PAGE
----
Even before the economic downturn, renters in the Hill City were threatened with eviction at rates more than three and a half times higher than the national average, according to an analysis of court records conducted last year by the Virginia Legal Aid Society.

In 2016 alone, more than 1,200 families — nearly 9% of the city’s renting population — faced the prospect of losing their homes.

Sarah Quarantotto, the executive director of Miriam’s House, a local nonprofit which provides housing assistance, said housing data suggests the eviction moratorium helped reduce the number of people recently experiencing homelessness in the region.

According to Quarantotto, 49 people accessed local housing services Thursday. That is down from the 65 people who accessed housing services on the same day last year.

It is unclear how the resumption of legal evictions and the upcoming expiration on protections for tenants who live in federally subsidized housing or in a property with a federally backed mortgage will effect the number of residents in need of assistance, said Jeremy White, the managing attorney for the Virginia Legal Aid Society’s Lynchburg office.

“It’s the first earthquake in the ocean and we’re kind of monitoring when the waves are going to hit,” he said.

To be eligible for the new program, a household must show it has an inability to pay its their rent or mortgage due to the pandemic. The monthly payment must be at or below 150% of Fair Market Rent, which is determined by the U.S. Department of Housing and Urban Development.

Eligible households must also have a gross income at or below 80% of the area’s median income. For a family of four in Lynchburg, that’s $57,900, according to the Virginia Housing Development Authority.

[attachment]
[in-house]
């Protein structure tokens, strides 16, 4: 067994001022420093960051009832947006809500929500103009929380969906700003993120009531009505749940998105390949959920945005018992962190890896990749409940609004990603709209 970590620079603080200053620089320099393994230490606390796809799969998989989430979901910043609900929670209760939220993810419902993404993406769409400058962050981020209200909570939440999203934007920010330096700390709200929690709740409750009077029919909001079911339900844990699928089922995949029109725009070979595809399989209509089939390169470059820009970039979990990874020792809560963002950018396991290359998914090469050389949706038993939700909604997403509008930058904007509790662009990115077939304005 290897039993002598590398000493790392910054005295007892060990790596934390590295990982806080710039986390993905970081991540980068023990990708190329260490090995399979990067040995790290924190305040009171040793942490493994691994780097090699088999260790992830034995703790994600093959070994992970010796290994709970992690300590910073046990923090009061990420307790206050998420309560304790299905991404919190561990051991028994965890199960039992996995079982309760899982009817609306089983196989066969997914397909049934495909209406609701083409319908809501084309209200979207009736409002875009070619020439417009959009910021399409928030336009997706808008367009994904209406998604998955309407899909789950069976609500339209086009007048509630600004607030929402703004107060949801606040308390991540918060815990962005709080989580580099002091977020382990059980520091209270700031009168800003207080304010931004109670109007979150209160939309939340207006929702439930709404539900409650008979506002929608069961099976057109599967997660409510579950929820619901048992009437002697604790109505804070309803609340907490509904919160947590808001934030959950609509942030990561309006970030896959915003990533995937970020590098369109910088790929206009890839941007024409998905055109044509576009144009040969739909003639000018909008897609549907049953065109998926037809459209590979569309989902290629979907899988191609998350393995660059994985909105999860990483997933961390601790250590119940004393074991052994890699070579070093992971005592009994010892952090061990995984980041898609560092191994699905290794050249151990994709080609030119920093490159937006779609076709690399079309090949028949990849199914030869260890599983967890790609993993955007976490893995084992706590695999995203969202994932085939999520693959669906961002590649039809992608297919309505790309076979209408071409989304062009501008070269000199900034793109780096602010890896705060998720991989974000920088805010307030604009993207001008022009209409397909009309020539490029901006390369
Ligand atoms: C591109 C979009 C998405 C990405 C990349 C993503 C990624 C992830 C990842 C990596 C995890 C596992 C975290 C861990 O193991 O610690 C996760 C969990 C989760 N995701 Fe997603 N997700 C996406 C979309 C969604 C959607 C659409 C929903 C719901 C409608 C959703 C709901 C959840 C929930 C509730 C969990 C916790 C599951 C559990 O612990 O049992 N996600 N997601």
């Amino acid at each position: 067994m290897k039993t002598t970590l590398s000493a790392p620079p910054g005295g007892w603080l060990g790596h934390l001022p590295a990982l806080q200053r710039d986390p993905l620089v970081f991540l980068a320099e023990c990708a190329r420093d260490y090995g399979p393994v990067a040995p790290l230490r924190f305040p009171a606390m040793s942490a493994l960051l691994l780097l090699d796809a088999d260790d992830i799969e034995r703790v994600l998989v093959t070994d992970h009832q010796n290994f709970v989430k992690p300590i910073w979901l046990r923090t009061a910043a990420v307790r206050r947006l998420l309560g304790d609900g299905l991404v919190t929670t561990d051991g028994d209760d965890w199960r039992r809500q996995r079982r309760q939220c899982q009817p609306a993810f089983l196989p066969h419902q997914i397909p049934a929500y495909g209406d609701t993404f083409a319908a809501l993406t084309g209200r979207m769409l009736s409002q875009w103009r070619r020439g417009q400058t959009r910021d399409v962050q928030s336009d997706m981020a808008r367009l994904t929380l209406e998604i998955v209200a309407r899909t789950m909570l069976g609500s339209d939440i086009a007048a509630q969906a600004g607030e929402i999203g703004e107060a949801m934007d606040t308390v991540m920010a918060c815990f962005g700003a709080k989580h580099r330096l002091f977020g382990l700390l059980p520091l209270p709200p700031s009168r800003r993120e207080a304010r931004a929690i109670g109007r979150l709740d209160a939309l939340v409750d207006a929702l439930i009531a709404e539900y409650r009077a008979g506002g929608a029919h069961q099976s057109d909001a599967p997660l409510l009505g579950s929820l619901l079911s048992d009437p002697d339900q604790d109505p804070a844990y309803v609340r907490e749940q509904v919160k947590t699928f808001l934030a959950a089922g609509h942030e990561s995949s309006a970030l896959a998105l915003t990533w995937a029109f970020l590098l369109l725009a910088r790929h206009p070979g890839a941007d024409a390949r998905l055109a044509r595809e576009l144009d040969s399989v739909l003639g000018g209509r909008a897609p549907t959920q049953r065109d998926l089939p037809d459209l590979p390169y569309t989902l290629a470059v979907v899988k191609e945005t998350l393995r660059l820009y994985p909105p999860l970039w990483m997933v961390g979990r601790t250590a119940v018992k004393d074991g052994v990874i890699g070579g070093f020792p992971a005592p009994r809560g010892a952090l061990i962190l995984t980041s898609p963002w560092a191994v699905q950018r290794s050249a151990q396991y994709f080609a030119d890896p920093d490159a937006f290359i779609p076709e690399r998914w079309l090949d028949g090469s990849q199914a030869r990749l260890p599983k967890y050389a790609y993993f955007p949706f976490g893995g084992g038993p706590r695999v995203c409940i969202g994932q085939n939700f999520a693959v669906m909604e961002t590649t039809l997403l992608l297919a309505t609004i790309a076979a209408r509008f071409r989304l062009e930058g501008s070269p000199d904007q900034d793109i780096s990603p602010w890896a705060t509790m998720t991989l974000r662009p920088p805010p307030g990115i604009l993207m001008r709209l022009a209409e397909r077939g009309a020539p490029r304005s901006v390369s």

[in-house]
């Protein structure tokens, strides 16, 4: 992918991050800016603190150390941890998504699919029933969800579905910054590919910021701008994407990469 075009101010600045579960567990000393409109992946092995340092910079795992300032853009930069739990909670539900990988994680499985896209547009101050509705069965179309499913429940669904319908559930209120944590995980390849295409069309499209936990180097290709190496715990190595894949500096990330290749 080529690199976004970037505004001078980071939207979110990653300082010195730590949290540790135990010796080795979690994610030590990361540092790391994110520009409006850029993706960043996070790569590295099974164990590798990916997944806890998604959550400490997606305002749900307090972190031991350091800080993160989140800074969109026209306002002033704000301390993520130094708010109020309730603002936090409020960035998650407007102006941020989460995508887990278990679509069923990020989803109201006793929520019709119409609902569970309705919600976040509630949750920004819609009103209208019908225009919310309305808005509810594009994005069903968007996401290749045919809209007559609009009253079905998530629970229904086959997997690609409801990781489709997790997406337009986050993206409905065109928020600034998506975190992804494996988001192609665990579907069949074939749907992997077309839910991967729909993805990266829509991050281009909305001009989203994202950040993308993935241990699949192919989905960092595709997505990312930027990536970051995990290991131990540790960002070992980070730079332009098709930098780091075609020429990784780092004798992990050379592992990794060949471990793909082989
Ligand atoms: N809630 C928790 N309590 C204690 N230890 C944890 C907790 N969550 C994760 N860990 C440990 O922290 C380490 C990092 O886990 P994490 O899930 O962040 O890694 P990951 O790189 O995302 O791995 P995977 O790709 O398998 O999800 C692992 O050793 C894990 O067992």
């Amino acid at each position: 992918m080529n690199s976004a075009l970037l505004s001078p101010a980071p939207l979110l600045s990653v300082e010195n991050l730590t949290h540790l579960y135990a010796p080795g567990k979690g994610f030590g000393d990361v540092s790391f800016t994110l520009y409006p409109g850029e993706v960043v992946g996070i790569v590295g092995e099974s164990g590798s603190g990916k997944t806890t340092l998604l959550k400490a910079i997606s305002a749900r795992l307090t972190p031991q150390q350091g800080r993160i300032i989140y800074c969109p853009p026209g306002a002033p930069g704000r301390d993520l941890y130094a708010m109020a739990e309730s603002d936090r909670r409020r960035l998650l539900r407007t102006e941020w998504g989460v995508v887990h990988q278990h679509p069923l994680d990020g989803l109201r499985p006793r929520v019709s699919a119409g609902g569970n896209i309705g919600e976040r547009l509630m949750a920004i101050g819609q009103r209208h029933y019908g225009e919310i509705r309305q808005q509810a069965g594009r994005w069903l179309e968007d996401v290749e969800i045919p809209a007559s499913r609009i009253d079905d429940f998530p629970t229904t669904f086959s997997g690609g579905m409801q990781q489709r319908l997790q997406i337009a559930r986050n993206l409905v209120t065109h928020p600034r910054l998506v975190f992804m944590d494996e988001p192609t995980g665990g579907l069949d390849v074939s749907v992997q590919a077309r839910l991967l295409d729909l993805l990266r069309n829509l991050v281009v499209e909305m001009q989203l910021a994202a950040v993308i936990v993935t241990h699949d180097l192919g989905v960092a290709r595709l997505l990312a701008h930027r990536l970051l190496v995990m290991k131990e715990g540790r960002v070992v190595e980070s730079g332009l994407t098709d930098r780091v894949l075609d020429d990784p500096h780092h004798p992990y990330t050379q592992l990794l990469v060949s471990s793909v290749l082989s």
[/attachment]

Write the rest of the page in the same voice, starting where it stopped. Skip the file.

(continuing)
According to Northam’s office, the program will give priority to households without other federal and state eviction or foreclosure protections and those with an eviction action dated before June 9.

The statewide initiative also will prioritize households with gross incomes at or below 50% of the AMI until July 20, which is $36,200 in the city. It will include the families making at or up to 80% of AMI after July 20.

Individuals and families receiving assistance will also be connected to housing counseling and receive other technical assistance, according to Northam’s office.

The state program is not the only housing assistance available in the region. The U.S. Department of Housing and Urban Development has awarded the Hill City more than $420,000 to address housing and homelessness issues exacerbated by COVID-19, $285,000 of which will be provided directly to residents in the form of rent, mortgage and utility assistance. The money is expected to be available in early July.

Richard Chumney covers Liberty University for The News & Advance. Reach him at (434) 385-5547.

Richard Chumney covers Liberty University for The News & Advance. Reach him at (434) 385-5547.